Other names, which would become familiar to Pirate fans dotted the spring training roster.  In addition to Law and holdovers Bob Friend and Elroy Face, Bob Skinner was up for a shot at the firstbase job after hitting well in the low minors;  local product Bob Purkey, 11-13 with a 3.41 ERA at Denver would earn a look;  Jerry Lynch, a young outfielder drafted from the Yankee organization after hitting .333 with 133 rbi’s and 40 stolen bases at Norfolk;  reliever Nellie King who had been an impressive 15-3 with a 2.00 ERA at Denver and Len Yochim, a lefthanded pitcher who would remain in the employ of the team some five decades later after his 14-14 season at New Orleans.  Lesser remembered players included young pitchers George O’Donnell, a 20-game winner at Hollywood in 1953 and Vern Theiss, a sidearmer who had won 16 while posting an impressive 2.43 ERA at Denver.  Gair Allie, billed as a glove man, figured to contend for the shortstop job, but the rookie who would make history immediately was Curt Roberts, the first African American player on the team’s roster.  Roberts’ strong suit was his defense, but he had hit .291 for Denver and his manager, Andy Cohen, thought he would make “an ideal leadoff hitter” as he had a good batting eye and was quick.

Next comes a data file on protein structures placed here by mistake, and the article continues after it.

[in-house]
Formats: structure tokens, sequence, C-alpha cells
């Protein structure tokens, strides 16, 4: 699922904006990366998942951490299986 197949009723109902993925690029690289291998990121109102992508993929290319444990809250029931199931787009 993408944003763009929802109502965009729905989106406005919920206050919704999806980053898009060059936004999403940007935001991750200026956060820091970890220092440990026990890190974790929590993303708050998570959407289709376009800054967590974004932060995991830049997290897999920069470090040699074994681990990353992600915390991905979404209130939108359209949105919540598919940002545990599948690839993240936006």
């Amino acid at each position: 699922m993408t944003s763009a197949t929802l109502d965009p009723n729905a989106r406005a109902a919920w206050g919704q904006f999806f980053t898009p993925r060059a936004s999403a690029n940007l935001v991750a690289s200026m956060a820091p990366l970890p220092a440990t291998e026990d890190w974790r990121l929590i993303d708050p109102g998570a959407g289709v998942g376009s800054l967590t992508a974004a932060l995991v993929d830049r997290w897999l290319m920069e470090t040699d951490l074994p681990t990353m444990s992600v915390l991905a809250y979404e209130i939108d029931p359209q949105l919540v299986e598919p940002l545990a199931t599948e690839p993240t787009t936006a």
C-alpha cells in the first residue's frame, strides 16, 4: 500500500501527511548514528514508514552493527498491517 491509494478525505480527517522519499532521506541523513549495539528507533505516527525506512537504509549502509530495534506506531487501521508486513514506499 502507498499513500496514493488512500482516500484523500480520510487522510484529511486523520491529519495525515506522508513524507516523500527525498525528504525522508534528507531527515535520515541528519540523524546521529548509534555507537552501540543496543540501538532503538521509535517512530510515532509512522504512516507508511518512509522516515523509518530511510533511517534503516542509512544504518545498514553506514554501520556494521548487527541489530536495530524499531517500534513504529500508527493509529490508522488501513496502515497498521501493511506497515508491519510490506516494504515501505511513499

Another contender for a starting job was Dick Hall, the former college player who the Pirates had tried as an infielder two years before.  Hall had not hit well in ’53, but had gone to the Mexican Winter League and led the circuit in homeruns with 21.  It was hoped he would be the team’s centerfielder, and after a slow start, hit well in the exhibition games to win the position, but separated his shoulder prior to the start of the season.

O’Connell and Dickson were not the only items of note which would be missing from the Forbes Field scenery in 1954.  The team had decided to do away with Greenberg Gardens hoping its absence would help in the development of the club’s young pitchers.  Some questioned how this would effect the Pirates’ young powerhitter Frank Thomas, but Rickey stated that a Thomas who hit .300 would be more valuable to the club than a Thomas who led the league in homeruns but hit for only a mediocre average.  While the Gardens had helped Thomas to hit 18 homeruns at Forbes, it by no means made the park a homerun haven as four ballparks in the league, Cincinnati’s Crosley Field, Milwaukee’s County Stadium, Philadelphia’s Connie Mack Stadium and New York’s Polo Grounds all had had a shorter leftfield distance than Forbes.